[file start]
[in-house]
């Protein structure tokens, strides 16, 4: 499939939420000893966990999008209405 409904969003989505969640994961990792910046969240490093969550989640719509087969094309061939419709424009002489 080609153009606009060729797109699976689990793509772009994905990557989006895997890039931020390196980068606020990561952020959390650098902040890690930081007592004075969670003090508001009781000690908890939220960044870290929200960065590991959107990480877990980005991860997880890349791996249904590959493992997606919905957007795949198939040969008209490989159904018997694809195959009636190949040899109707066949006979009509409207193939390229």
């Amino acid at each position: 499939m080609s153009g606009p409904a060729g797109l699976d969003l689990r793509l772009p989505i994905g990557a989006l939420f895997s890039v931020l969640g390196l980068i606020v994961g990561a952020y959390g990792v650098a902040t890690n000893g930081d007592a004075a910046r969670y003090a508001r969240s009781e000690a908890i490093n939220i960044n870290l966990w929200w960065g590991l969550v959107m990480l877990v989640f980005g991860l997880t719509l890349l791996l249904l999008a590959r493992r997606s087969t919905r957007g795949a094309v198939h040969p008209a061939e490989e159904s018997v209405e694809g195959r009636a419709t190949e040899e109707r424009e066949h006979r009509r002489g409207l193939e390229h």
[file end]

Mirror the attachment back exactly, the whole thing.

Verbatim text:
[in-house]
């Protein structure tokens, strides 16, 4: 499939939420000893966990999008209405 409904969003989505969640994961990792910046969240490093969550989640719509087969094309061939419709424009002489 080609153009606009060729797109699976689990793509772009994905990557989006895997890039931020390196980068606020990561952020959390650098902040890690930081007592004075969670003090508001009781000690908890939220960044870290929200960065590991959107990480877990980005991860997880890349791996249904590959493992997606919905957007795949198939040969008209490989159904018997694809195959009636190949040899109707066949006979009509409207193939390229």
């Amino acid at each position: 499939m080609s153009g606009p409904a060729g797109l699976d969003l689990r793509l772009p989505i994905g990557a989006l939420f895997s890039v931020l969640g390196l980068i606020v994961g990561a952020y959390g990792v650098a902040t890690n000893g930081d007592a004075a910046r969670y003090a508001r969240s009781e000690a908890i490093n939220i960044n870290l966990w929200w960065g590991l969550v959107m990480l877990v989640f980005g991860l997880t719509l890349l791996l249904l999008a590959r493992r997606s087969t919905r957007g795949a094309v198939h040969p008209a061939e490989e159904s018997v209405e694809g195959r009636a419709t190949e040899e109707r424009e066949h006979r009509r002489g409207l193939e390229h």